Jack was lying to his father, who thought he was still Christian.
Although poor, Mrs Moore was determinedly hospitable. She had a positive influence on Jack, teaching him generosity and giving the reclusive scholar a taste of normal family life. After four years of study Lewis ended up with three first-class degrees from Oxford: Greek and Latin literature, classical philosophy and English language and literature.
His father sponsored him to continue his studies because it was difficult for classics students to find a job. He took a lecturing position while applying for a fellowship, a financial grant for university teaching. He was turned down for several positions before being awarded a fellowship teaching English at Oxford's Magdalen College. He began work there in October In he submitted Dymer , a long mythological poem, for publication.
It is a tale with a moral about fantasy and self-deception: like Lewis's other books, it was written from experience. It was favourably reviewed and may have met with more success if the fashion at the time had not been for free, non-rhyming poetry. The members, who included Lewis himself, J. Many of them were Christian; some were atheists; some were followers of Anthroposophy, a philosophy that was quite popular at the time.
The purpose of the group was to hear and criticise members' writings-in-progress. Tolkien's Lord of the Rings stories were first aired at Inklings meetings, as were some of Lewis's stories. Lewis's conversion to Christianity was not a sudden experience. He always claimed it was logical and rational, not emotional. His influences were, as always, books and a few close friends. Inspired by his reading, Lewis's personal philosophy had been slowly approaching theism belief in a god under another name: he came to believe in a universal spirit without yet calling it God.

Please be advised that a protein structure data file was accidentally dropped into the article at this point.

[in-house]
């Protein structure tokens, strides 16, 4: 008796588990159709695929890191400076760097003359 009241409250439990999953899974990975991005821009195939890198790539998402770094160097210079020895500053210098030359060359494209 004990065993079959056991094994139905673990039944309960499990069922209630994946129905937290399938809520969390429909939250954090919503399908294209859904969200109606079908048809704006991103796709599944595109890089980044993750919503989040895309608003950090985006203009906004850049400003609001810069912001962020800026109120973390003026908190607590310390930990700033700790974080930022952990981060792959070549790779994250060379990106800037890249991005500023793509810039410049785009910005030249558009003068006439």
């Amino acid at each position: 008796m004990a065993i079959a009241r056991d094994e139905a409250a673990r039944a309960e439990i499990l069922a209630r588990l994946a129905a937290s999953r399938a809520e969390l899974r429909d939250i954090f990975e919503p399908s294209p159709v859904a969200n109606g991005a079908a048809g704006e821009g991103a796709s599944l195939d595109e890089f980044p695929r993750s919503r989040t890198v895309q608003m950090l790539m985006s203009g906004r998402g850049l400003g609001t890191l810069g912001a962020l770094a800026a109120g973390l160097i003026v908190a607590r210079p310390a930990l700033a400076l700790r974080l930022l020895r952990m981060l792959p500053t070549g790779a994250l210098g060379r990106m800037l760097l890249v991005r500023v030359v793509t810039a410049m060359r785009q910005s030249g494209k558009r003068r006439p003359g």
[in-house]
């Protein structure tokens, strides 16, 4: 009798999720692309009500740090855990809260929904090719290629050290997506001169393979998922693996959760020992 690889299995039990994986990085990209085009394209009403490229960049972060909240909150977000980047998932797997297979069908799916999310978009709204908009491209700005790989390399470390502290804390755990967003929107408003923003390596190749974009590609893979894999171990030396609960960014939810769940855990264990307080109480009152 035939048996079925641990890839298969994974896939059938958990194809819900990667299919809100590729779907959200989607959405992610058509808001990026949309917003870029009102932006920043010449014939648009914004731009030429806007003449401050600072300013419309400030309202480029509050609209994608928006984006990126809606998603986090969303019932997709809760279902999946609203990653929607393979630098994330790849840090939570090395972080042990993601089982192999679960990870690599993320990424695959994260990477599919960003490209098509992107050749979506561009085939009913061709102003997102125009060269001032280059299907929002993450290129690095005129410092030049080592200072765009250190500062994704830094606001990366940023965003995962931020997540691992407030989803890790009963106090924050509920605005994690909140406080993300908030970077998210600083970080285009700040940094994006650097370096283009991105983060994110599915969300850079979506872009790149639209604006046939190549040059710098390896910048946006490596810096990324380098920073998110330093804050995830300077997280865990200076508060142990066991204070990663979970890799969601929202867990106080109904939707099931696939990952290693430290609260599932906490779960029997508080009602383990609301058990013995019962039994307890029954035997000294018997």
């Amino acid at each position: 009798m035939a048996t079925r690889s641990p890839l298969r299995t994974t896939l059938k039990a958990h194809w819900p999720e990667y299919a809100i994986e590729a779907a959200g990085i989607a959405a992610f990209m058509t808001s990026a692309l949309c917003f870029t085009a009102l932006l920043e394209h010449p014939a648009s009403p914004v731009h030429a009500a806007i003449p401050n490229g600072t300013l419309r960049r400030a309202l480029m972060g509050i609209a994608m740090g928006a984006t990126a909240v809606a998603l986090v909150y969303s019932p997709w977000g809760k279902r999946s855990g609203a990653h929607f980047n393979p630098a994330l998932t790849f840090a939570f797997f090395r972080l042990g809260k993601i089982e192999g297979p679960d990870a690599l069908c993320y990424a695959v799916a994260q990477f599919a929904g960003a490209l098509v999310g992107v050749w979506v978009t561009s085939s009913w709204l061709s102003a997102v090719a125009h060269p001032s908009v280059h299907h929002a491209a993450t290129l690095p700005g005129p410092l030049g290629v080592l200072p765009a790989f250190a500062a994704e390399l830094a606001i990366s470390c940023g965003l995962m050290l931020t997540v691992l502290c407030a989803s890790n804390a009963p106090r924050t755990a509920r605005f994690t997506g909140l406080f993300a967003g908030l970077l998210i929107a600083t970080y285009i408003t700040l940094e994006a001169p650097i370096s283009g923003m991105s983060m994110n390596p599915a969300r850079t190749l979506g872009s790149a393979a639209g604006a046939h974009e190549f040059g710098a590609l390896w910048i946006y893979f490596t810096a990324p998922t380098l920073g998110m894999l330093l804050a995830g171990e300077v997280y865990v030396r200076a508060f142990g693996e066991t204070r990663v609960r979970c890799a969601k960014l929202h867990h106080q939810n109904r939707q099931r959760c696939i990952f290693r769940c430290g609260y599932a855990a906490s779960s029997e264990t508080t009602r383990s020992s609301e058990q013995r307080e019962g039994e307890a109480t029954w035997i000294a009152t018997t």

He knew that his position was confused. In Surprised by Joy he likens the following process to being hunted down by God, or even being defeated by him in a game of chess. Tolkien, with whom he often argued philosophy and religion.
A chance remark by another acquaintance, T. Weldon, caused Lewis to rethink what he still was calling "the Christian myth": Weldon, known for his cynicism, thought that the evidence for Jesus's life and resurrection was remarkably good. Lewis read the Gospels and was struck by the thought that they did not sound like fiction: the writers seemed too unimaginative to have made the whole thing up; the Gospels read more like reports than stories. Albert Lewis died in His death caused Jack to feel guilty about deceiving him.
Jack also believed he could feel Albert's presence after his death. At this time Warren and Jack were both thinking of becoming Christian, although the idea of churchgoing was still unappealing to Jack and he did not accept many aspects of the Christian theology. On September 19, , Lewis, Dyson and Tolkien took a night-time stroll and began a conversation about myth. They walked and talked until morning.
Tolkien convinced Jack that myths were God's way of preparing the ground for the Christian story. The stories of resurrection throughout history were precursors to Jesus's true resurrection: Christianity was the completion of all the mythology before it. Dyson's contribution was to impress upon Jack how Christianity worked for the believer, liberating them from their sins and helping them become better people. His remaining arguments were being demolished. Jack Lewis was about to be checkmated. The final stage in Jack's conversion to Christianity took place three days later and was typically unconventional.